Brian Foster wrote:
That is correct, though there has long been interest in having XI/RI as
As far as I am aware, XI is part of the SMARTMIPS extension,
and I _think_ SMARTMIPS is only implemented by the 4KS cores?
for non-SmartMIPS cores and I would not be surprised if sooner or later it
became more generally available.
Whilst other companies have licensed that core from MIPS, to
the best of my knowledge the SoC I'm concerned with (Innova
Card's USIP Pro) is the only one running Linux. So I suspect
you're quite correct: Nothing's been done.
I believe that there is at least one other 4KS-family customer working with
Linux, but they haven't been nearly as active as InnovaCard. I had some
email exchanges with someone who was working on their kernel a couple
of years back about this very topic. Indeed, I thought that they submitted
some patches for basic RI/XI support at one point. Scan the linux-mips.org
archives, if they survived the rehosting.
I've been in contact with the PaX people, and they inform me
"the experimental NX tweaks [ for MIPS ] didn't get anywhere
due to lack of time/interest of the guy who started it."
The "market segment" USIP is aimed at is sufficiently touchy
about security I currently believe it's plausible (assuming
it's technologically possible) to simply forbid (not support)
concurrently executable-and-writable memory. As such, certain
programs won't work. Tough. There's no call to support the
(broken) JVM's et al. that "require" it, and I'm hoping that
nested C/C++ functions are rare (ideally non-existent in the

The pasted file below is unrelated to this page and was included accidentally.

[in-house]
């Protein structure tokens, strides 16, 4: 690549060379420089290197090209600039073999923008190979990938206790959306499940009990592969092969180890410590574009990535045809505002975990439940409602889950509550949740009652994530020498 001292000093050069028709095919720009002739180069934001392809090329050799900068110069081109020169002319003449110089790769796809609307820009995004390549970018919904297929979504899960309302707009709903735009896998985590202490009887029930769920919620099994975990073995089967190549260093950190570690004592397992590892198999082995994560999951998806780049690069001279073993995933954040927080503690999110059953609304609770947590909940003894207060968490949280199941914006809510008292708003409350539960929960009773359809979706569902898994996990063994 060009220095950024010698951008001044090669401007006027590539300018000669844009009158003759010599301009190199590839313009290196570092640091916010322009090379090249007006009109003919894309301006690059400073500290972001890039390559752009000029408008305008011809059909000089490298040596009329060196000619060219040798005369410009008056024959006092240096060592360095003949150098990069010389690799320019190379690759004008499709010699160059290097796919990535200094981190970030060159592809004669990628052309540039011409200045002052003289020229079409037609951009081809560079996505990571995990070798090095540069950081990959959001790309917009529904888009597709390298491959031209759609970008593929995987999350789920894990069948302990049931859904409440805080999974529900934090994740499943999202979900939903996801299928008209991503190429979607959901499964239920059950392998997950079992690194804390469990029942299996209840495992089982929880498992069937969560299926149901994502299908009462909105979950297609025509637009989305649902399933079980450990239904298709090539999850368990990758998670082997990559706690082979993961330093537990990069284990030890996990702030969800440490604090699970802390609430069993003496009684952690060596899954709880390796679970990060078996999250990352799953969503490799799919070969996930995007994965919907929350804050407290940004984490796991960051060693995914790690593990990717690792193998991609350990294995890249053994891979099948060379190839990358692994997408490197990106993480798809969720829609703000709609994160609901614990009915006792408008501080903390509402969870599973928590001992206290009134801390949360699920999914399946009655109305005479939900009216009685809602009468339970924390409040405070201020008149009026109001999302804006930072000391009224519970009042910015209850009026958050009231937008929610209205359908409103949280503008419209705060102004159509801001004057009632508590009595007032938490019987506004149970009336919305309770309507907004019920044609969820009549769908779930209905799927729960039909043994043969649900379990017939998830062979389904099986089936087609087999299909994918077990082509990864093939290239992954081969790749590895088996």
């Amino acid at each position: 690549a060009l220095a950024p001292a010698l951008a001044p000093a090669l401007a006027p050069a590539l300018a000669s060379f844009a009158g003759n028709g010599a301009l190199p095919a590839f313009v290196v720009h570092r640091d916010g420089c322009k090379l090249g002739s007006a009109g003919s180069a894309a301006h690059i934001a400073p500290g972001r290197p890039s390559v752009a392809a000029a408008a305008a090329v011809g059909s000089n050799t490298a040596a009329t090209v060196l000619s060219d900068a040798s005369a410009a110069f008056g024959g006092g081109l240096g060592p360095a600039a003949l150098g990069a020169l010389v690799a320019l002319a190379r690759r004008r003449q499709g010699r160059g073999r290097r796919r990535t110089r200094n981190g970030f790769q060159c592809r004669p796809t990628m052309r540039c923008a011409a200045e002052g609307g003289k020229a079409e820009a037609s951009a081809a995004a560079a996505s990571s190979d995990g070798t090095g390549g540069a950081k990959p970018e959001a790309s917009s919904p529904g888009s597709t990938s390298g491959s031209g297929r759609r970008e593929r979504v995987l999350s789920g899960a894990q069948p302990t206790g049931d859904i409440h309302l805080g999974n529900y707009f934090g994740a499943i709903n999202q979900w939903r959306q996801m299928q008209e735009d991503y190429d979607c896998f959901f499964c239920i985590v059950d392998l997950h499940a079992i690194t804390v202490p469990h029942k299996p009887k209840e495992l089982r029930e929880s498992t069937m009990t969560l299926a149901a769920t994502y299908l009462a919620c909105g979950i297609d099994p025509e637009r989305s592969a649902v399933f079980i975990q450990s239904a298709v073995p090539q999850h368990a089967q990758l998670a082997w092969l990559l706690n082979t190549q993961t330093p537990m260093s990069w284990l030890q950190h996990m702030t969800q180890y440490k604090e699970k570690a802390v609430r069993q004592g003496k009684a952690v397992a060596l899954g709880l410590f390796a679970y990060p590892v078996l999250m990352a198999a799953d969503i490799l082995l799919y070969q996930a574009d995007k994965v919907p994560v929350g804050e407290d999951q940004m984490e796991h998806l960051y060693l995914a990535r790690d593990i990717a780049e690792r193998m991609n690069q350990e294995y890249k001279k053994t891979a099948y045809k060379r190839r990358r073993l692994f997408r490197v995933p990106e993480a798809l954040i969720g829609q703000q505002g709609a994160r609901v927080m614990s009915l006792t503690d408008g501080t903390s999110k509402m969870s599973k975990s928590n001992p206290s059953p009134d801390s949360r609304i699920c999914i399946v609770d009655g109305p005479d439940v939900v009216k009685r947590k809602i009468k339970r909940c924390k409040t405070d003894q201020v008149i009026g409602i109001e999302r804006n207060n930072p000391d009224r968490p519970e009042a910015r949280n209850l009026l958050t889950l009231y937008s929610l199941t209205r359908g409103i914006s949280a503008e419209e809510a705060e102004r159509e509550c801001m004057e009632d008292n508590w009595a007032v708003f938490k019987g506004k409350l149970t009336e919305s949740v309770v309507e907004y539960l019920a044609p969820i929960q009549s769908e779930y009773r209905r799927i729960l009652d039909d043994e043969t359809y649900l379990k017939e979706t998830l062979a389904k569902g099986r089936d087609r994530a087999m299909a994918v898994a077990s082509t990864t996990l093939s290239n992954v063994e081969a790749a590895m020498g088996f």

code which normally runs on USIP). It'd be nice if such code
either fails to compile and/or fails to link/load, but that's
some (highly useful) porcelain.
Broadly, what I'm trying to say is I don't want to touch gcc
(and/or binutils) and am unconvinced I have to. But I'm very
much open to correction here!
The x86 (including amd64) and, AFAIK, SuperH (sh) Linux kernels
now support NX or equivalent; indeed, a test on my 2.6.22(-ish)
amd64 workstation (Kubuntu 7.10) has a non-executable stack.
As such, those could be a model worth studying/following, but
I understand they have support for specially-marked binaries to
have executable stacks (i.e., binutils/gcc mods, which I want to
Well, strictly speaking, you wouldn't actually *need* to modify binutils
to make specially tagged binaries. You could borrow an unused bit in
the ELF header somewhere, have the kernel recognize it, and write your
own little tool that only turns that bit on/off in an ELF file. In the
term, I'd argue that if there's support for appropriate binary tagging in
the x86 tools, that support should simply be enabled for MIPS targets
and any other non-x86 archiectures with such support (e.g. Alpha, if
anyone still uses them).